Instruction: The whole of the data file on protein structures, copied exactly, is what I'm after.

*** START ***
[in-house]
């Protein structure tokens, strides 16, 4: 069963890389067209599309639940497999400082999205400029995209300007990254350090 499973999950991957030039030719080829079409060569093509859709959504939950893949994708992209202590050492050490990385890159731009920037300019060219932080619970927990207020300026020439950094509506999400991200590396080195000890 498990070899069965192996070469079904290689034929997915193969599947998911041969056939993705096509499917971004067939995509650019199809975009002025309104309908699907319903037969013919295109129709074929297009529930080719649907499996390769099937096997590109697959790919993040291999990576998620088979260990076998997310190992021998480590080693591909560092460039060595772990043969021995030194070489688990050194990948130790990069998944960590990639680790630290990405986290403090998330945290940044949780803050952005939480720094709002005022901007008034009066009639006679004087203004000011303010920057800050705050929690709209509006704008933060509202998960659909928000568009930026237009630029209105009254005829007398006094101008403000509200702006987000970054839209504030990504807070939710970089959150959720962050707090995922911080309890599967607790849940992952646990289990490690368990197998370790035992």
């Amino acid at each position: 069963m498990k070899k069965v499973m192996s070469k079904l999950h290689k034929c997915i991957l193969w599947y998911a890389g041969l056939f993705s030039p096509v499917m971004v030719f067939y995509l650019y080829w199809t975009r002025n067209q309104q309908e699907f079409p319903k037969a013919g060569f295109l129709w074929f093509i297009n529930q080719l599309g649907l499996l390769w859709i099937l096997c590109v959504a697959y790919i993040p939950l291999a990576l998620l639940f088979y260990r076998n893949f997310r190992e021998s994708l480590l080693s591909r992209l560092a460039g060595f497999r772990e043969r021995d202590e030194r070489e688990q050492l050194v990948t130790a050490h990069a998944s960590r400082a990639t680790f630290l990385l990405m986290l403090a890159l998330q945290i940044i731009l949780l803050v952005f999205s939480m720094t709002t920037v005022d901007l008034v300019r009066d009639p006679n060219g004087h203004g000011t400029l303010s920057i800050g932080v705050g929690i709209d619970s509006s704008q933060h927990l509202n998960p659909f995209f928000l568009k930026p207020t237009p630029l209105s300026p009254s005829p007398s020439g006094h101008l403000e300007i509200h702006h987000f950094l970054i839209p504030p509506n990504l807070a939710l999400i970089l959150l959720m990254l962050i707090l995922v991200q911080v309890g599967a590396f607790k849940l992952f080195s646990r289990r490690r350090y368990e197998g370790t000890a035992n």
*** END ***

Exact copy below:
[in-house]
């Protein structure tokens, strides 16, 4: 069963890389067209599309639940497999400082999205400029995209300007990254350090 499973999950991957030039030719080829079409060569093509859709959504939950893949994708992209202590050492050490990385890159731009920037300019060219932080619970927990207020300026020439950094509506999400991200590396080195000890 498990070899069965192996070469079904290689034929997915193969599947998911041969056939993705096509499917971004067939995509650019199809975009002025309104309908699907319903037969013919295109129709074929297009529930080719649907499996390769099937096997590109697959790919993040291999990576998620088979260990076998997310190992021998480590080693591909560092460039060595772990043969021995030194070489688990050194990948130790990069998944960590990639680790630290990405986290403090998330945290940044949780803050952005939480720094709002005022901007008034009066009639006679004087203004000011303010920057800050705050929690709209509006704008933060509202998960659909928000568009930026237009630029209105009254005829007398006094101008403000509200702006987000970054839209504030990504807070939710970089959150959720962050707090995922911080309890599967607790849940992952646990289990490690368990197998370790035992």
């Amino acid at each position: 069963m498990k070899k069965v499973m192996s070469k079904l999950h290689k034929c997915i991957l193969w599947y998911a890389g041969l056939f993705s030039p096509v499917m971004v030719f067939y995509l650019y080829w199809t975009r002025n067209q309104q309908e699907f079409p319903k037969a013919g060569f295109l129709w074929f093509i297009n529930q080719l599309g649907l499996l390769w859709i099937l096997c590109v959504a697959y790919i993040p939950l291999a990576l998620l639940f088979y260990r076998n893949f997310r190992e021998s994708l480590l080693s591909r992209l560092a460039g060595f497999r772990e043969r021995d202590e030194r070489e688990q050492l050194v990948t130790a050490h990069a998944s960590r400082a990639t680790f630290l990385l990405m986290l403090a890159l998330q945290i940044i731009l949780l803050v952005f999205s939480m720094t709002t920037v005022d901007l008034v300019r009066d009639p006679n060219g004087h203004g000011t400029l303010s920057i800050g932080v705050g929690i709209d619970s509006s704008q933060h927990l509202n998960p659909f995209f928000l568009k930026p207020t237009p630029l209105s300026p009254s005829p007398s020439g006094h101008l403000e300007i509200h702006h987000f950094l970054i839209p504030p509506n990504l807070a939710l999400i970089l959150l959720m990254l962050i707090l995922v991200q911080v309890g599967a590396f607790k849940l992952f080195s646990r289990r490690r350090y368990e197998g370790t000890a035992n």